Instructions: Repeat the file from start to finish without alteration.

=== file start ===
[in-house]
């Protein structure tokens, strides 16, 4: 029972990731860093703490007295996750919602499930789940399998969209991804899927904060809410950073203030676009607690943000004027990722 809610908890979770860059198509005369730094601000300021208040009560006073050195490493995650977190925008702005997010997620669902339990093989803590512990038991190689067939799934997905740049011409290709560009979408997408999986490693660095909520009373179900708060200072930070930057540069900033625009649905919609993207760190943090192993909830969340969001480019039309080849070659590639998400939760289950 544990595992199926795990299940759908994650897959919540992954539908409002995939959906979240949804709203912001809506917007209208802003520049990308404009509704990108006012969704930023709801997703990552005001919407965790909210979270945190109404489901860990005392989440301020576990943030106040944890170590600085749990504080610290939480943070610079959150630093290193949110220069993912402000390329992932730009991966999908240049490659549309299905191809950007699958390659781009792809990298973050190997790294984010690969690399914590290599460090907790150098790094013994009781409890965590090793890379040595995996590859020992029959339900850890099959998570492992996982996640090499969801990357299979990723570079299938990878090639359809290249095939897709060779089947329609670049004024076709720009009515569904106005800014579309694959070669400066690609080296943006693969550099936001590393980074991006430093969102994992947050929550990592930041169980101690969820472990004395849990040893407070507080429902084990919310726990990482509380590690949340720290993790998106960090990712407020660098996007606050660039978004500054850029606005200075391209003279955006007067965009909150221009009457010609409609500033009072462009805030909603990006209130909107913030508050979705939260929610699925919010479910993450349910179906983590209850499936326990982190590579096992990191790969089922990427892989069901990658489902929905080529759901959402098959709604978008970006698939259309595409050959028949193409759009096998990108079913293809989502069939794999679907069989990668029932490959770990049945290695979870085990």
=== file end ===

[in-house]
């Protein structure tokens, strides 16, 4: 029972990731860093703490007295996750919602499930789940399998969209991804899927904060809410950073203030676009607690943000004027990722 809610908890979770860059198509005369730094601000300021208040009560006073050195490493995650977190925008702005997010997620669902339990093989803590512990038991190689067939799934997905740049011409290709560009979408997408999986490693660095909520009373179900708060200072930070930057540069900033625009649905919609993207760190943090192993909830969340969001480019039309080849070659590639998400939760289950 544990595992199926795990299940759908994650897959919540992954539908409002995939959906979240949804709203912001809506917007209208802003520049990308404009509704990108006012969704930023709801997703990552005001919407965790909210979270945190109404489901860990005392989440301020576990943030106040944890170590600085749990504080610290939480943070610079959150630093290193949110220069993912402000390329992932730009991966999908240049490659549309299905191809950007699958390659781009792809990298973050190997790294984010690969690399914590290599460090907790150098790094013994009781409890965590090793890379040595995996590859020992029959339900850890099959998570492992996982996640090499969801990357299979990723570079299938990878090639359809290249095939897709060779089947329609670049004024076709720009009515569904106005800014579309694959070669400066690609080296943006693969550099936001590393980074991006430093969102994992947050929550990592930041169980101690969820472990004395849990040893407070507080429902084990919310726990990482509380590690949340720290993790998106960090990712407020660098996007606050660039978004500054850029606005200075391209003279955006007067965009909150221009009457010609409609500033009072462009805030909603990006209130909107913030508050979705939260929610699925919010479910993450349910179906983590209850499936326990982190590579096992990191790969089922990427892989069901990658489902929905080529759901959402098959709604978008970006698939259309595409050959028949193409759009096998990108079913293809989502069939794999679907069989990668029932490959770990049945290695979870085990």